This post represents an important milestone. By starting the Book of Proverbs, I am now officially furthest I have ever managed to read in the Bible. You may recall from my introductory post way back in May of 2013 that my last attempt to read this thing bogged down and ended with Psalms.
Of course, if you read my last post then you know I cheated a little bit this time: I skipped almost two thirds of Psalms. There’s a good reason it stopped me the last time. Namely, that reading through the Psalms is torturously tedious. So I told myself I’d try skipping back to deal with individual Psalms later, and I’ve moved on to Proverbs.
Oh! Another milestone! I’ve passed the halfway mark! We’re on the downward slope now!
Now, Proverbs is set forth as a collection of sayings and essays from Solomon himself, the Biblically declared wisest man who has ever lived or who ever will. What should we expect? I mean, it probably won’t be as wise as the stuff God says himself, because Solomon is only a man. On the other hand, he is the wisest man ever! So it’s gotta be pretty good stuff, right?
Well, the good news is that there does seem to be some good advice in here. On the other hand, there’s some stuff that doesn’t seem so great, and there’s also some total gibberish. But let’s start at the beginning.
The Book of Proverbs opens up with a simple introductory statement that we are reading the proverbs of Solomon, son of David, king of Israel. It then goes on to say that to know wisdom, justice, and insight, a wise man must be willing to listen to instruction and continue to learn. Not too shabby a beginning, until you hit the seventh verse:
“Prov 1:7 The fear of Yahweh is the beginning of knowledge; fools despise wisdom and instruction.”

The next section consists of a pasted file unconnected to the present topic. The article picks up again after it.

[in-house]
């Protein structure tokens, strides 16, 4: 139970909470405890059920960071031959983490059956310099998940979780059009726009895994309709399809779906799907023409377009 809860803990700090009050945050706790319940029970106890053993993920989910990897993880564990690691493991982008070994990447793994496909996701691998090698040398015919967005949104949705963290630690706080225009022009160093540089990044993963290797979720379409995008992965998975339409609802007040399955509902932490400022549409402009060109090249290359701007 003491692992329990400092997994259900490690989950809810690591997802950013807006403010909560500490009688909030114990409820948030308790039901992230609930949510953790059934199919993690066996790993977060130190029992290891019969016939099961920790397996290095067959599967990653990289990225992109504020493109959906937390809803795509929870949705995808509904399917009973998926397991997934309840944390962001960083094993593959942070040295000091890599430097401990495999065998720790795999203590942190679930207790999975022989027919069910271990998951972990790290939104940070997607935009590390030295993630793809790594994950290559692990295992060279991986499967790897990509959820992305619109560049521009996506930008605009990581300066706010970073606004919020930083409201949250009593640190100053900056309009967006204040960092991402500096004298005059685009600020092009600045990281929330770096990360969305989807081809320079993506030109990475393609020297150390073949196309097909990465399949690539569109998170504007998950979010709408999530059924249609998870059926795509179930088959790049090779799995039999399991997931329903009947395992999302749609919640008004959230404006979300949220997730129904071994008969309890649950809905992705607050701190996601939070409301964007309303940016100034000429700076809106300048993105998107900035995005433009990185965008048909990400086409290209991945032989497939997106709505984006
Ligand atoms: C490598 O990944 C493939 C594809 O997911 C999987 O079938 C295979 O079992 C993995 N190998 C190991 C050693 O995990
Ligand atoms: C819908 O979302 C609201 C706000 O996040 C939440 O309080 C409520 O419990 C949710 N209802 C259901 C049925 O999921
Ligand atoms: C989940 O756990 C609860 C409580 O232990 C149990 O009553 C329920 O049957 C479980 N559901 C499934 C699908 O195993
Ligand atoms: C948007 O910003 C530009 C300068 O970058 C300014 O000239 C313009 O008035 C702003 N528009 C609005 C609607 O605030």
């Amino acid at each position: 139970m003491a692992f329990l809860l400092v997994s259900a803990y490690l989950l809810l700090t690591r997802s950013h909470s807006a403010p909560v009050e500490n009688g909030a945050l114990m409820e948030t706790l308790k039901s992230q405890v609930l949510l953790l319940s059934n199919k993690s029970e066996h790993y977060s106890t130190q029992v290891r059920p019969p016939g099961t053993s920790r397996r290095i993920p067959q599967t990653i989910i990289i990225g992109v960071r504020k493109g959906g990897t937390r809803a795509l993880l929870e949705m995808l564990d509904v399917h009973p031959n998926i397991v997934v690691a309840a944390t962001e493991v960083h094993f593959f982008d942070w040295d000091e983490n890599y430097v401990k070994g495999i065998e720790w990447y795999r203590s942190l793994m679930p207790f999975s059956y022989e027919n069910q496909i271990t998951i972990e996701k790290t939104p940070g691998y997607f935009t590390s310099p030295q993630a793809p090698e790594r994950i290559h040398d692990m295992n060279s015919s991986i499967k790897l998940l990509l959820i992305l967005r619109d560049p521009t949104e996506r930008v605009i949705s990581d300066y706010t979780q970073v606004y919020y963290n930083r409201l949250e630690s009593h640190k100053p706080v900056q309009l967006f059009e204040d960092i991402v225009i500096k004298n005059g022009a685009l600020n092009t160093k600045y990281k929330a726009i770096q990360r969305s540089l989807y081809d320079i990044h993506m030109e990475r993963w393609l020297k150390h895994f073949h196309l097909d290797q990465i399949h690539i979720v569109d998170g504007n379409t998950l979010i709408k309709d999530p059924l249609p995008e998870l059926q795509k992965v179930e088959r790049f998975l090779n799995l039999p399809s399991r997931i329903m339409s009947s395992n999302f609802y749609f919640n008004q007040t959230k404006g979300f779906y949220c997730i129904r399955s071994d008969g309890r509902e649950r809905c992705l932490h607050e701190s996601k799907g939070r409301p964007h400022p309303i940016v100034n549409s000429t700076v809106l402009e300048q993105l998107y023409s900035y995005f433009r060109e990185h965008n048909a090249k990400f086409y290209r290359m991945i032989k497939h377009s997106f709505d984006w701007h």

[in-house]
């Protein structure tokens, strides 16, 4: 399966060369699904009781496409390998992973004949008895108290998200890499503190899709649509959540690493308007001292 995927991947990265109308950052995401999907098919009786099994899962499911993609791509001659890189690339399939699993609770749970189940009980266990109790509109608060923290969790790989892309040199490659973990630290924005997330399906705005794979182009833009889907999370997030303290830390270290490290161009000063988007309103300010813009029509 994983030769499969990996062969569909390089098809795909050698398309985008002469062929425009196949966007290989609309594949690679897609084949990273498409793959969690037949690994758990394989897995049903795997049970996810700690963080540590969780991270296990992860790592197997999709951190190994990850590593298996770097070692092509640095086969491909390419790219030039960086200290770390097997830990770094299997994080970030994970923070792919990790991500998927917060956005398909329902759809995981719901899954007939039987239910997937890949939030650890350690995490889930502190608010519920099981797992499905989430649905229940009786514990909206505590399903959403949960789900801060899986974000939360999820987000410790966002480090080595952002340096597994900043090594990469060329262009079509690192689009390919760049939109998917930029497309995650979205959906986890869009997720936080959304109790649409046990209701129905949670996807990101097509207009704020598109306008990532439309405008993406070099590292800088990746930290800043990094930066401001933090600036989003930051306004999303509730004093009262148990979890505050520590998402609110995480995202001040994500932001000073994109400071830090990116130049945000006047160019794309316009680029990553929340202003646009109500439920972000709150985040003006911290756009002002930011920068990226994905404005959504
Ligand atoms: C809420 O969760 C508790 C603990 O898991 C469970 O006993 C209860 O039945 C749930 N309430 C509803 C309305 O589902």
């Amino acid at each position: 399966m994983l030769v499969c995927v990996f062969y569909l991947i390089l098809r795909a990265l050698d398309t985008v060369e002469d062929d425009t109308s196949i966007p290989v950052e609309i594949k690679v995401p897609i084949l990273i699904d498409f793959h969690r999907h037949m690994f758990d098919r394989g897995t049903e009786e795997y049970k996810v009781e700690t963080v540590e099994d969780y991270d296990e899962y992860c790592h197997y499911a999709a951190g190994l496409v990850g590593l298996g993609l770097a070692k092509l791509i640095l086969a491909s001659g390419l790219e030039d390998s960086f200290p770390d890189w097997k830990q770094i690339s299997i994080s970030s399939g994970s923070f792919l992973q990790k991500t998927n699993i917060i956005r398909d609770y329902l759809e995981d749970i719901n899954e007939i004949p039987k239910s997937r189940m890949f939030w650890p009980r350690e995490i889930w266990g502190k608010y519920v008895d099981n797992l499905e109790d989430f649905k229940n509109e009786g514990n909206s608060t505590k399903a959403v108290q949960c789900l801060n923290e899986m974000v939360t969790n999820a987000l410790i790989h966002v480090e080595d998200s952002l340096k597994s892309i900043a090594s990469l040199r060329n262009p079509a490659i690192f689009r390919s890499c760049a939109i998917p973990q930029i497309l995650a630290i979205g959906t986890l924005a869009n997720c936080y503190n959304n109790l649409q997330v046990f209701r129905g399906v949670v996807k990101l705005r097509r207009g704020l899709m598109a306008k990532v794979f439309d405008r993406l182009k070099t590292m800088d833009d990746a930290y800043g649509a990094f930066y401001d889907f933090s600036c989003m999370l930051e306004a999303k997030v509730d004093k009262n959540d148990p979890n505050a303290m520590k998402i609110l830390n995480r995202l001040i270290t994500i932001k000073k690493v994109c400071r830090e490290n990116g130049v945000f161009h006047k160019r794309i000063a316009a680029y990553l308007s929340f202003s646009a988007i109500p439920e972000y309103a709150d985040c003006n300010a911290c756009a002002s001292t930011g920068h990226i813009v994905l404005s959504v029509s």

It says a good bit about the character of the god Solomon is describing that he should say fearing him is the first thing you should know. Not love, not understanding, but fear. And I should point out that, logically, one would have to know (or at least believe) this Yahweh exists and something of the brutish nature of his personality before one could reasonably start fearing him. So to say you need to begin at fear has already skipped a few steps.
Although… it occurs to me that he could be saying that the thing Yahweh fears most is people beginning to gain knowledge. That would be fairly consistent with the rest of the Bible, actually, but it seems unlikely to be something Solomon would have believed.
Moving on, though, Proverbs continues as though Solomon is explicitly addressing his son with words of advice. And we do get some good advice about not letting people talk you into doing such unpleasant stuff as murder and theft. Then it just randomly moves into a section that kind of personifies wisdom as a woman that talks to people.
“Prov 1:20 Wisdom cries aloud in the street, in the markets she raises her voice; 21 at the head of the noisy streets she cries out; at the entrance to the city gates she speaks:”
What follows that quote is a lengthy first-person soliloquy by this wisdom person about how awesome it is to have her, and how calamity will befall those who reject her. It includes imprecations about how, when bad stuff happens to foolish people, she will laugh and mock them. It’s kind of a weird section – especially in light of the fact that the Bible has consistently mocked and derided the mental and moral capacity of pretty much everything female up to this point. Why would it suddenly embody wisdom as a woman, then?
There’s an interesting theory floating about out there that the original form of this section was about a separate goddess of wisdom (I’ve seen both Asherah and Sophia proposed) who used to be worshipped as a companion to Yahweh, but whose worship was later stamped out by the Yahweh cult. I didn’t dig all that deeply into it, but it makes an interesting theory. It also makes a kind of sense in light of the fact that the First Book of Kings tells us Solomon was chastised by God specifically for the crime of taking up the worship of his wives’ gods. Doesn’t seem like much of a stretch that he might have written some stuff praising them.